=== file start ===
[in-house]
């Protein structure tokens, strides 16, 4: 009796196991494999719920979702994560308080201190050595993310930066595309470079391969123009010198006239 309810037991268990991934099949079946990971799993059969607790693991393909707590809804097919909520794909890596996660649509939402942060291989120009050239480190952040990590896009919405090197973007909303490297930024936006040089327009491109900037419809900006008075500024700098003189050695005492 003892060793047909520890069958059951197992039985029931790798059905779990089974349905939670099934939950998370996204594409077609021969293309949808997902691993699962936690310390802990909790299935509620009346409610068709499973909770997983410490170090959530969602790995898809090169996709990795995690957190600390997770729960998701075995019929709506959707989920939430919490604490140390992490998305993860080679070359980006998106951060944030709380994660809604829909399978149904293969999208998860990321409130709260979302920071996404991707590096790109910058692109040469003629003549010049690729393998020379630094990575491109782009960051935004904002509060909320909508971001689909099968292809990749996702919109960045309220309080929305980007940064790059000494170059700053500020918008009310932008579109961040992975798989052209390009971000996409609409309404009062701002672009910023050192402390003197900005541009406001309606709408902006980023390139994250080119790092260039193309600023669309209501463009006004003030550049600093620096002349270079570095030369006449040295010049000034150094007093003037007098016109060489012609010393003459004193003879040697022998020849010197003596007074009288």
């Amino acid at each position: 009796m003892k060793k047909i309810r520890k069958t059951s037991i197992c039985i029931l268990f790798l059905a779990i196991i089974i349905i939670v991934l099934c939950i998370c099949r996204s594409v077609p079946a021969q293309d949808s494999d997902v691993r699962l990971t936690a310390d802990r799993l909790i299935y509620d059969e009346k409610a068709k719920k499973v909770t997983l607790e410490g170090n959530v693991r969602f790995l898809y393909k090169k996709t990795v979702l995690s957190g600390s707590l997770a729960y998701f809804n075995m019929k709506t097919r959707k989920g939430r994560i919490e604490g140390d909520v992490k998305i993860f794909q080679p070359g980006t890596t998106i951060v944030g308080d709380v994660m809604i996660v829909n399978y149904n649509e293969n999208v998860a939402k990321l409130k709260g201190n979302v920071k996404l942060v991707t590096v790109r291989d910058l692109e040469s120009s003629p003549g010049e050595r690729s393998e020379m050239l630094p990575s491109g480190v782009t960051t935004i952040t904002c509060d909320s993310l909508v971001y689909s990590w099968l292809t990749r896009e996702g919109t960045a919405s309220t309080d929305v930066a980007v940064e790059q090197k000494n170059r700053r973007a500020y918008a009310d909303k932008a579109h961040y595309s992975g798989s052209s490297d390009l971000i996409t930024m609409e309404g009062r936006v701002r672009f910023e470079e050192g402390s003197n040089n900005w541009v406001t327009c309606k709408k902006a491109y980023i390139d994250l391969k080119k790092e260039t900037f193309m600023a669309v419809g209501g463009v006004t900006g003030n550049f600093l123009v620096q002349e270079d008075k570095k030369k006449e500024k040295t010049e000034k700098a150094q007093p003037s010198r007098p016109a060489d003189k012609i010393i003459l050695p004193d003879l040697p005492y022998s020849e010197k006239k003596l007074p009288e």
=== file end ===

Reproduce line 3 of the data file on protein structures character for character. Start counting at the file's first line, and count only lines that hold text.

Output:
């Amino acid at each position: 009796m003892k060793k047909i309810r520890k069958t059951s037991i197992c039985i029931l268990f790798l059905a779990i196991i089974i349905i939670v991934l099934c939950i998370c099949r996204s594409v077609p079946a021969q293309d949808s494999d997902v691993r699962l990971t936690a310390d802990r799993l909790i299935y509620d059969e009346k409610a068709k719920k499973v909770t997983l607790e410490g170090n959530v693991r969602f790995l898809y393909k090169k996709t990795v979702l995690s957190g600390s707590l997770a729960y998701f809804n075995m019929k709506t097919r959707k989920g939430r994560i919490e604490g140390d909520v992490k998305i993860f794909q080679p070359g980006t890596t998106i951060v944030g308080d709380v994660m809604i996660v829909n399978y149904n649509e293969n999208v998860a939402k990321l409130k709260g201190n979302v920071k996404l942060v991707t590096v790109r291989d910058l692109e040469s120009s003629p003549g010049e050595r690729s393998e020379m050239l630094p990575s491109g480190v782009t960051t935004i952040t904002c509060d909320s993310l909508v971001y689909s990590w099968l292809t990749r896009e996702g919109t960045a919405s309220t309080d929305v930066a980007v940064e790059q090197k000494n170059r700053r973007a500020y918008a009310d909303k932008a579109h961040y595309s992975g798989s052209s490297d390009l971000i996409t930024m609409e309404g009062r936006v701002r672009f910023e470079e050192g402390s003197n040089n900005w541009v406001t327009c309606k709408k902006a491109y980023i390139d994250l391969k080119k790092e260039t900037f193309m600023a669309v419809g209501g463009v006004t900006g003030n550049f600093l123009v620096q002349e270079d008075k570095k030369k006449e500024k040295t010049e000034k700098a150094q007093p003037s010198r007098p016109a060489d003189k012609i010393i003459l050695p004193d003879l040697p005492y022998s020849e010197k006239k003596l007074p009288e």